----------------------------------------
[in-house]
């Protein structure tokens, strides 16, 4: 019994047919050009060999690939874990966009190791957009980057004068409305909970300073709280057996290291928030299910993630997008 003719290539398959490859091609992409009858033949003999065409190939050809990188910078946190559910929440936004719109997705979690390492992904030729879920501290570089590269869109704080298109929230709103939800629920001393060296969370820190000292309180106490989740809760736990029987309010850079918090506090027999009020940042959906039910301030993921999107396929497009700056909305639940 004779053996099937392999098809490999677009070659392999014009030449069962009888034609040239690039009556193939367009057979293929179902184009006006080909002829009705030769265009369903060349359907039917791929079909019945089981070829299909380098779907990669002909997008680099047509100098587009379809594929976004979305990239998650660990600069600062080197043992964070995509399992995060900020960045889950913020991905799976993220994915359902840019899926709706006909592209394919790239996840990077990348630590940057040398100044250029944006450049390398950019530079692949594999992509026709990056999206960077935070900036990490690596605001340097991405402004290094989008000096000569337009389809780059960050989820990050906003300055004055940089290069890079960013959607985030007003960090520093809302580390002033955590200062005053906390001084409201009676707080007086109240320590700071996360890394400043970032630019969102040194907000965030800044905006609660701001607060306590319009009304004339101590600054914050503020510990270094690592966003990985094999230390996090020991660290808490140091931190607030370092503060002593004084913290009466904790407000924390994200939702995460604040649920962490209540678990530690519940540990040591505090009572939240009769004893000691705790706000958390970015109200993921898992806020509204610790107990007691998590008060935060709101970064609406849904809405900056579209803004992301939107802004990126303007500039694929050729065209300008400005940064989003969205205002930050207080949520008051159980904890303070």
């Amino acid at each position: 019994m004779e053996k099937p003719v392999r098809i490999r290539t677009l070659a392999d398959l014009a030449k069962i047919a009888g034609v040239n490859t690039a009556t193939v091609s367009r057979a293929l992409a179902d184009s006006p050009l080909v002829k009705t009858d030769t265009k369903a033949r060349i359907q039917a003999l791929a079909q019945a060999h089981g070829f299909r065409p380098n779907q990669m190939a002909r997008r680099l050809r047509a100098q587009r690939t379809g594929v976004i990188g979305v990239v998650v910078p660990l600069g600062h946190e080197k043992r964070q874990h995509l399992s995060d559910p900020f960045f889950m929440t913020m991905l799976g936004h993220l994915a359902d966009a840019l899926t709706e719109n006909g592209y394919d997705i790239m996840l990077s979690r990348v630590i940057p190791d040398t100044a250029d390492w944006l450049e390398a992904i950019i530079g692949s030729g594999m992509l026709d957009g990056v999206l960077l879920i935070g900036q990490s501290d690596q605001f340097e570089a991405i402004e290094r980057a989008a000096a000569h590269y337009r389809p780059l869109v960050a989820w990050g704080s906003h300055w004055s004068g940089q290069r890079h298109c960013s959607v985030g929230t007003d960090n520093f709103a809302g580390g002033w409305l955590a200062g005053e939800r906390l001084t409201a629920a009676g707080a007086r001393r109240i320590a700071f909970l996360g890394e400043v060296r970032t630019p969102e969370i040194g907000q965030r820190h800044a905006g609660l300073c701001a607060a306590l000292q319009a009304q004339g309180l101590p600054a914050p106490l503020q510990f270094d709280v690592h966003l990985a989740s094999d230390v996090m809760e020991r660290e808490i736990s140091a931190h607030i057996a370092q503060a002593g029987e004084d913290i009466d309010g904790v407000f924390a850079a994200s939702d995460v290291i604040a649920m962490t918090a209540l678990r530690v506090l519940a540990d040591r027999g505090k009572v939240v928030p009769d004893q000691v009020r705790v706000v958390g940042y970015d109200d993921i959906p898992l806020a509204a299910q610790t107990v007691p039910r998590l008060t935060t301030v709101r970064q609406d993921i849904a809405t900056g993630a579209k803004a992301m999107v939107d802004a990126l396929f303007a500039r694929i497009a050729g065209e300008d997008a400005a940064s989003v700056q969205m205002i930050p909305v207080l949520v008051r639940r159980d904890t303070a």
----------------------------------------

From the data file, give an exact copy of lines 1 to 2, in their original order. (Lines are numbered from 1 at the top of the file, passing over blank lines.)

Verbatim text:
[in-house]
């Protein structure tokens, strides 16, 4: 019994047919050009060999690939874990966009190791957009980057004068409305909970300073709280057996290291928030299910993630997008 003719290539398959490859091609992409009858033949003999065409190939050809990188910078946190559910929440936004719109997705979690390492992904030729879920501290570089590269869109704080298109929230709103939800629920001393060296969370820190000292309180106490989740809760736990029987309010850079918090506090027999009020940042959906039910301030993921999107396929497009700056909305639940 004779053996099937392999098809490999677009070659392999014009030449069962009888034609040239690039009556193939367009057979293929179902184009006006080909002829009705030769265009369903060349359907039917791929079909019945089981070829299909380098779907990669002909997008680099047509100098587009379809594929976004979305990239998650660990600069600062080197043992964070995509399992995060900020960045889950913020991905799976993220994915359902840019899926709706006909592209394919790239996840990077990348630590940057040398100044250029944006450049390398950019530079692949594999992509026709990056999206960077935070900036990490690596605001340097991405402004290094989008000096000569337009389809780059960050989820990050906003300055004055940089290069890079960013959607985030007003960090520093809302580390002033955590200062005053906390001084409201009676707080007086109240320590700071996360890394400043970032630019969102040194907000965030800044905006609660701001607060306590319009009304004339101590600054914050503020510990270094690592966003990985094999230390996090020991660290808490140091931190607030370092503060002593004084913290009466904790407000924390994200939702995460604040649920962490209540678990530690519940540990040591505090009572939240009769004893000691705790706000958390970015109200993921898992806020509204610790107990007691998590008060935060709101970064609406849904809405900056579209803004992301939107802004990126303007500039694929050729065209300008400005940064989003969205205002930050207080949520008051159980904890303070």